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A man with hearing aids playing soccer with his grandson in a youthful way.

There are a lot of myths attached to the use of hearing aids and one of them is that they make you feel old. In a way, that’s fair because one in three people over the age of 65 have presbycusis or age-related hearing loss so they may wear hearing aids, however; that’s just part of the story. Modern science has proven that getting hearing aids actually keep you young. To understand why you need to know more about how the brain works.

Neuroplasticity: What is That?

Neuroplasticity is a complex word that describes how the brain adapts based on the changes around you. Consider this scenario; you spend your morning walking for exercise. Each day, you follow the same path, but one day, you notice a hole blocking your route. Do you stop walking — no, you find a way to change your route, so you can avoid the hole.

The human brain works the same way. There are nerve channels in the brain that allow you do everyday things like take a walk or read a book. When something happens to you like a stroke, for example, the brain needs to find a way to reroute those pathways through neuroplasticity. Your adaptable brain is also how you learn new skills. If you take a tap dance class, for instance, the brain develops new channels called neural pathways to accommodate what you have learned.

Most the time the adaptation works well. If a person has a stroke, the original pathways that let them walk might close down. The brain finds new neural routes so that person can relearn how to take a step.

When Neuroplasticity Fails

Neuroplasticity sometimes causes problems for people with hearing loss. Hearing requires sound waves to go through the ear canal to reach the inner ear. There, tiny hair cells move with the waves to send electrical signals that the brain translates into what you hear.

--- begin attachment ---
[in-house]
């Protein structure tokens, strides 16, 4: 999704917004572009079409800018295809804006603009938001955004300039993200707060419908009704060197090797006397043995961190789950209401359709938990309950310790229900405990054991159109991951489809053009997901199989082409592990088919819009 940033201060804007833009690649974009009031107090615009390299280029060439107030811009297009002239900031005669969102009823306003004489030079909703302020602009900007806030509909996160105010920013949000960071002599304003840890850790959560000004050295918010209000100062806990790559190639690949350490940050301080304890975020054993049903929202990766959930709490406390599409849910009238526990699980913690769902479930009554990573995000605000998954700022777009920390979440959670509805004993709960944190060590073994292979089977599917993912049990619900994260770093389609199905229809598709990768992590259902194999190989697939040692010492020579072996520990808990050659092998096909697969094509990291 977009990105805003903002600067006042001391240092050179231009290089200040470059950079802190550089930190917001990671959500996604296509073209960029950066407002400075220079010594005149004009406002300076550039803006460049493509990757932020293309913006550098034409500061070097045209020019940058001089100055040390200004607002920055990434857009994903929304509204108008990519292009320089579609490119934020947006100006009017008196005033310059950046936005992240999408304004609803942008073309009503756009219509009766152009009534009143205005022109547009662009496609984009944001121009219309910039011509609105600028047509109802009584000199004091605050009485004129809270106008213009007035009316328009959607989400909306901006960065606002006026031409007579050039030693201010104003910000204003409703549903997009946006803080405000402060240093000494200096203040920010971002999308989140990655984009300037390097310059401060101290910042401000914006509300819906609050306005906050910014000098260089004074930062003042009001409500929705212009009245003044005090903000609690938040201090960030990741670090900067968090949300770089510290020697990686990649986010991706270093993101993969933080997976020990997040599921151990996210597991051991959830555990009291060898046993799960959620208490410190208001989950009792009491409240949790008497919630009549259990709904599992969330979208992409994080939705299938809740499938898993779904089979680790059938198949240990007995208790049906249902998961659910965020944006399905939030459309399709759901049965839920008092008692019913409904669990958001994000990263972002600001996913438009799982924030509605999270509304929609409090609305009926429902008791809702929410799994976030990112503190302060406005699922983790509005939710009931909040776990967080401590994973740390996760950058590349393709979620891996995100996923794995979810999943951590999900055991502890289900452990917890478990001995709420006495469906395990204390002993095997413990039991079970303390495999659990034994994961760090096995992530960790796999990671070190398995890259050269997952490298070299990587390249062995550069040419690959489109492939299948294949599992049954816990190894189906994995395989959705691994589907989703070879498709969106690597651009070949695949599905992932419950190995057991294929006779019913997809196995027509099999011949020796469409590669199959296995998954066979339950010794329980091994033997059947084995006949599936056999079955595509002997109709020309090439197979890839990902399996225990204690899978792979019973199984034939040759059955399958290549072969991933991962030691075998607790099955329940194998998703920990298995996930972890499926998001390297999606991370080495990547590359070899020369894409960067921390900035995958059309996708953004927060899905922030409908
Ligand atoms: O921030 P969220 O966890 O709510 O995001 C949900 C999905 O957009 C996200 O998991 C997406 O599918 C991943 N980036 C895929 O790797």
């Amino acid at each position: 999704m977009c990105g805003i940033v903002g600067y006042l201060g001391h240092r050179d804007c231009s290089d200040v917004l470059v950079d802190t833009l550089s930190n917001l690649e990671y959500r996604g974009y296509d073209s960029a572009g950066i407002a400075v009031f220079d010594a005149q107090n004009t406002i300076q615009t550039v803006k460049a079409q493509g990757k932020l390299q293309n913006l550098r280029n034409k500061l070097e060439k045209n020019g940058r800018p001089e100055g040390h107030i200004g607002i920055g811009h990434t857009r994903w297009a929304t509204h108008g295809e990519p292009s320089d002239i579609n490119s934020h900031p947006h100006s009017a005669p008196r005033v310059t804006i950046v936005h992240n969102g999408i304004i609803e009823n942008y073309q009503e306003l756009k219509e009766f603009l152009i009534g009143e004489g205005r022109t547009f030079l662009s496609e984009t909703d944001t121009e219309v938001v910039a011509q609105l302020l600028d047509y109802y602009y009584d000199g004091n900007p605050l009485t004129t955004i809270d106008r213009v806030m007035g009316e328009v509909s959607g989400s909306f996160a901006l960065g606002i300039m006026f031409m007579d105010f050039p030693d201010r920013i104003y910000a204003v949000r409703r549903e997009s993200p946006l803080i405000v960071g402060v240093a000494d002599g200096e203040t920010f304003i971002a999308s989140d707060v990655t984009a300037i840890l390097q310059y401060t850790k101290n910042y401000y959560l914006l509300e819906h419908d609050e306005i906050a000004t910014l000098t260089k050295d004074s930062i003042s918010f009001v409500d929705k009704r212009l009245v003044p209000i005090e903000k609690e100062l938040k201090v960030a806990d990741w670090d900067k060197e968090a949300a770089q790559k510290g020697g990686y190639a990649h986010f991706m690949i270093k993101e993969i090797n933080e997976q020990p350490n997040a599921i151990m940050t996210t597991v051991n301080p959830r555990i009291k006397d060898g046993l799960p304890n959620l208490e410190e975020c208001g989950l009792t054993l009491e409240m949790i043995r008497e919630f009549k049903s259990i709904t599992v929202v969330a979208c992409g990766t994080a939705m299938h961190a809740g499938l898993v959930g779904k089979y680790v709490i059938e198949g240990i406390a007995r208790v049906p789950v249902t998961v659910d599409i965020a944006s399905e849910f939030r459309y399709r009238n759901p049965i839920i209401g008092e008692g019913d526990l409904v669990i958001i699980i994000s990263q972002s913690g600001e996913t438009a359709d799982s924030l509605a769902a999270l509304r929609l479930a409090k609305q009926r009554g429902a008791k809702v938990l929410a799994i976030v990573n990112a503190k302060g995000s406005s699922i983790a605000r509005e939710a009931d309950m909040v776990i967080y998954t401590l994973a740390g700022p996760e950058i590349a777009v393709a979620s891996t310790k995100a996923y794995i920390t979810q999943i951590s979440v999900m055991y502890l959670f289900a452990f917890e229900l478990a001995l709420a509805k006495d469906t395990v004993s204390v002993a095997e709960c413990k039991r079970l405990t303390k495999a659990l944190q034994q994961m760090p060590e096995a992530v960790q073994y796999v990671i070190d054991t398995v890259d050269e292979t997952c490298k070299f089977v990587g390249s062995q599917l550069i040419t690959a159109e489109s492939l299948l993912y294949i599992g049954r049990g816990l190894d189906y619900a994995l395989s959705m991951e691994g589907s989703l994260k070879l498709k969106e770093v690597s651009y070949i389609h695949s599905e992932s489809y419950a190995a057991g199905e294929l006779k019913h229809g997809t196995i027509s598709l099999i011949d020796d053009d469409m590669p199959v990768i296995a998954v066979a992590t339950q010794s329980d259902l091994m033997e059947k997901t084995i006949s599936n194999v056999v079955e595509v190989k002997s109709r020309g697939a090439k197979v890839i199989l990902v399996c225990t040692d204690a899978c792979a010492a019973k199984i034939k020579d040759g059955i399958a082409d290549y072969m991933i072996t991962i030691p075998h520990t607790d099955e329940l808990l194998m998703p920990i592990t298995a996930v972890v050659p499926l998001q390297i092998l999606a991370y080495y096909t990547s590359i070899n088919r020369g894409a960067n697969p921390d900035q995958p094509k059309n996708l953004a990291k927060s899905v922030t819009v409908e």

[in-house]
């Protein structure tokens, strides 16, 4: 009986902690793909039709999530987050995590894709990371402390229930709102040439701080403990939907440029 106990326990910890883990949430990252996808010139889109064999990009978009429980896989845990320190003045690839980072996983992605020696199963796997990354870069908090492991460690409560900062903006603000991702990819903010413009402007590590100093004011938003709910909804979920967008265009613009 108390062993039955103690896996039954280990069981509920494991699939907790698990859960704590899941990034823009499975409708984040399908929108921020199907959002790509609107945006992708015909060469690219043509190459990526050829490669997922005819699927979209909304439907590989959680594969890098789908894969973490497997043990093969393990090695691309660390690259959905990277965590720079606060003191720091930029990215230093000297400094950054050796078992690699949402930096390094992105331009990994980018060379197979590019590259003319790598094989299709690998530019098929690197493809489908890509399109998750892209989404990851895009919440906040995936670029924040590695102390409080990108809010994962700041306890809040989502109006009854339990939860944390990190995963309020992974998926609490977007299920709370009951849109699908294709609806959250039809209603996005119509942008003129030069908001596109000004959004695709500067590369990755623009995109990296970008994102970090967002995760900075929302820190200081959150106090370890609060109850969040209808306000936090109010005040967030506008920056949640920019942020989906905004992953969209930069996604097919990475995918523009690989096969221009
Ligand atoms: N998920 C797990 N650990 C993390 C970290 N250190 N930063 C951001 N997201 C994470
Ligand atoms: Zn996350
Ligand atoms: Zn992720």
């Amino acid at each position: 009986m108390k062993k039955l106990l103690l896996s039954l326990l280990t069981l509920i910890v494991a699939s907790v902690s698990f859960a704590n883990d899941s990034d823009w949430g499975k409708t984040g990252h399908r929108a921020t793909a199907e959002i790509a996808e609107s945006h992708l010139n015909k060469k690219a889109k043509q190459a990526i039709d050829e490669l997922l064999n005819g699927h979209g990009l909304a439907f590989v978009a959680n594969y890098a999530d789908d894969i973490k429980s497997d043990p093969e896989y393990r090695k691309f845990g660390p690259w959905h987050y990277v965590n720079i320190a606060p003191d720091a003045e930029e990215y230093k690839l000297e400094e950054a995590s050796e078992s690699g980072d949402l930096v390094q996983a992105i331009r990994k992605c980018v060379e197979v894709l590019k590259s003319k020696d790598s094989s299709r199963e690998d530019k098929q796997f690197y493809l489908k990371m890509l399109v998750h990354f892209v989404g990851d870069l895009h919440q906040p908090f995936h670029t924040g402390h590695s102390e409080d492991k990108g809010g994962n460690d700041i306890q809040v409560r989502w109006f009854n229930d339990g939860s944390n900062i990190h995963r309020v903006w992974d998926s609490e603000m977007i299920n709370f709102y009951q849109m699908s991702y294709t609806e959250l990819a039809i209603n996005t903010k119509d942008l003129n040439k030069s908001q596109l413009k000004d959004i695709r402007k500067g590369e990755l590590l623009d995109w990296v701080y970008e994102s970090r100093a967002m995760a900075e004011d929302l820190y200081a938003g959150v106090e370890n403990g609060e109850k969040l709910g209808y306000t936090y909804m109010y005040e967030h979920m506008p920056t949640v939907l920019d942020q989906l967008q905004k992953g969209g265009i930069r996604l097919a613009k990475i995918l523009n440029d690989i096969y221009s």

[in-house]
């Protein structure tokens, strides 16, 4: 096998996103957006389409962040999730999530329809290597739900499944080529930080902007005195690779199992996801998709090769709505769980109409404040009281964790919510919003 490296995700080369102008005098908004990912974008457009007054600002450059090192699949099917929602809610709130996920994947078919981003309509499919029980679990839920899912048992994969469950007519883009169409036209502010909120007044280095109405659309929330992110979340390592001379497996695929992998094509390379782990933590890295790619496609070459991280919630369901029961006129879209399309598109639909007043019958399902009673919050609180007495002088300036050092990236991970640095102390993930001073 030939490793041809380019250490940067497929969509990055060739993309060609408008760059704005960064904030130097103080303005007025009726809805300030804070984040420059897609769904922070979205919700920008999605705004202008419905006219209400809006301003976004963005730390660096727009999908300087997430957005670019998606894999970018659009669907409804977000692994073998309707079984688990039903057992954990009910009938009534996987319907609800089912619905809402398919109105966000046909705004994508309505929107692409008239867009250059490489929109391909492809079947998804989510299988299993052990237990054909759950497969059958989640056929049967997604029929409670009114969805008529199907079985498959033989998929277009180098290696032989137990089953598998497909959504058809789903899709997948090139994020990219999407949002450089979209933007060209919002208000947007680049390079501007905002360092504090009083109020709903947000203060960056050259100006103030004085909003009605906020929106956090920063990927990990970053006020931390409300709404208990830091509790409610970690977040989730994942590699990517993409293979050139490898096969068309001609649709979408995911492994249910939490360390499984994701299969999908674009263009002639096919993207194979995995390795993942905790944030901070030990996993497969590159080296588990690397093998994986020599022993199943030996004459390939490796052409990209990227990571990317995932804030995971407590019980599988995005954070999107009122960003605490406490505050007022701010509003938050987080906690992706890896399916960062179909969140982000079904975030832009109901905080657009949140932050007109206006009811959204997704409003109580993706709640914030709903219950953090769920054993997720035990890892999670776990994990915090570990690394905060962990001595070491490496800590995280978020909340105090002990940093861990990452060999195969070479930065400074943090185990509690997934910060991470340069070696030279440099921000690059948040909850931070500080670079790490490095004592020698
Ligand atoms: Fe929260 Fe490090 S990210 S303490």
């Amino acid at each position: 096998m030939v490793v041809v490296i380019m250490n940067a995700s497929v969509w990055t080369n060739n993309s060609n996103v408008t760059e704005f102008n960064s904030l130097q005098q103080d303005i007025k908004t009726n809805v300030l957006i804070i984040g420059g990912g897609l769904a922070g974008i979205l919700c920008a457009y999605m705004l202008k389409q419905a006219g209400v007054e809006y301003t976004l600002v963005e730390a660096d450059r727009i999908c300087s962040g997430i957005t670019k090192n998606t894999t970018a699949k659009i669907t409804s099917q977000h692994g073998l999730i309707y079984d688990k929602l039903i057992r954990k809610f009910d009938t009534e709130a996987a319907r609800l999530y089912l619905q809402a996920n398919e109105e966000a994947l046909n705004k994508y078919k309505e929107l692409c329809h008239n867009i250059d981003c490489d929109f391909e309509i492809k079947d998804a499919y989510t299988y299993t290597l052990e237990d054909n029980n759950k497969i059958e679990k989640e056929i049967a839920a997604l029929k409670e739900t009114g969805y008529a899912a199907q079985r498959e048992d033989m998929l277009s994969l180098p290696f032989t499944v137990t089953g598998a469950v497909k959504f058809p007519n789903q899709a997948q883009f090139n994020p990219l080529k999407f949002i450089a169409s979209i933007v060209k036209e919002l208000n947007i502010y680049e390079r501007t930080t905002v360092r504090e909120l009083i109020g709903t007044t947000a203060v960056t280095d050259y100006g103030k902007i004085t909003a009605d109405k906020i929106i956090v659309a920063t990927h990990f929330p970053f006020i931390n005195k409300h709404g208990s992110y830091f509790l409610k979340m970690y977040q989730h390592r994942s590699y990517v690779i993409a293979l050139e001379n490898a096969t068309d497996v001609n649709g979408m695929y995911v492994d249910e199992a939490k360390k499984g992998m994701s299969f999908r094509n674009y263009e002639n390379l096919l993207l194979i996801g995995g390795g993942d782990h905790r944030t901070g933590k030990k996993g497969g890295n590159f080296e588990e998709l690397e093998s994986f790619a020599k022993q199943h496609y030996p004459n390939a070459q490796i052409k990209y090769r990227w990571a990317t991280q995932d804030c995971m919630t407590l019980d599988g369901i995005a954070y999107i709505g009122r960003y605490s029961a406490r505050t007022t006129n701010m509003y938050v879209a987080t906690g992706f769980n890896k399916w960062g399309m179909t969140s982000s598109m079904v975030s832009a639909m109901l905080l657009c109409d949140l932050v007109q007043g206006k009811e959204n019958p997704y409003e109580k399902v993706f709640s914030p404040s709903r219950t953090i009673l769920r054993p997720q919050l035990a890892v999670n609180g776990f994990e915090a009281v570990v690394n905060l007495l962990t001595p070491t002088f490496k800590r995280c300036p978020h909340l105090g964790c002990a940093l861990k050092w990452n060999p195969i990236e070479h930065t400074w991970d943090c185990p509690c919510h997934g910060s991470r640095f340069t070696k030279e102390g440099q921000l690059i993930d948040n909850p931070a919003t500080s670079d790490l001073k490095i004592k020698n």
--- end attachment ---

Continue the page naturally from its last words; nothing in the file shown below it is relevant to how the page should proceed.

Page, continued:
When a person does lose their hearing, whether it is due to aging, noise exposure or disease, their brain stops getting those critical electrical signals from the inner ear or gets fewer of them, at least. When that happens, the brain can decide that the part it has dedicated to hearing is free real estate. It will create new pathways in that section that have nothing to do with hearing. This is an attempt to use that space efficiently, but it backfires.

A 2015 study done by researchers at the University of Colorado supports this idea. The scientists did EEG recordings, that’s a tool that measures electrical activity in the brain, on people of all ages that have varying degrees of hearing loss. They found that functions like vision and touch can actually invade the part of the brain responsible for hearing.

Hearing Loss and Memory Problems

Researchers already know there is a connection between an increased risk of dementia and hearing loss. Studies indicate that an older individual with hearing loss may suffer mental decline 40 percent faster than someone with good hearing. When the brain stops getting signals from the ears, it starts to decline.

It’s not clear why this decrease might happen, but it is possible neuroplasticity causes it. When the brain struggles to pick up sounds that are faint and it has to pull in resources from other critical functions like short-term memories to compensate.

Why Hearing Aids are the Hero of the Story

These problems all have one thing in common, the brain is no longer receiving the electrical signals from the inner ear that allow it to translate sound. For many individuals, merely filtering sound and amplifying it with hearing aids makes that possible again.

A hearing aid will stimulate the brain, so it tries to hear again. When that happens, it can regenerate the necessary cells and develop new neural pathways. That effect can slow the cognitive decline that leads to memory issues and protects short-term memory.

Having a hearing aid will open you up to new opportunities, too, and that strengthens the brain to keep you young. You can watch TV, take classes and learn new things. Remaining mentally active is really the key to feeling like someone half your age. Too often, older people with hearing loss end up isolated because they can’t take part in discussions or understand what is going on around them.

Hearing aids will change how you live and how your brain works. If you are wondering how well you hear these days, it’s time to schedule a professional hearing exam to see if hearing aids will make you feel young again.

The site information is for educational and informational purposes only and does not constitute medical advice. To receive personalized advice or treatment, schedule an appointment.
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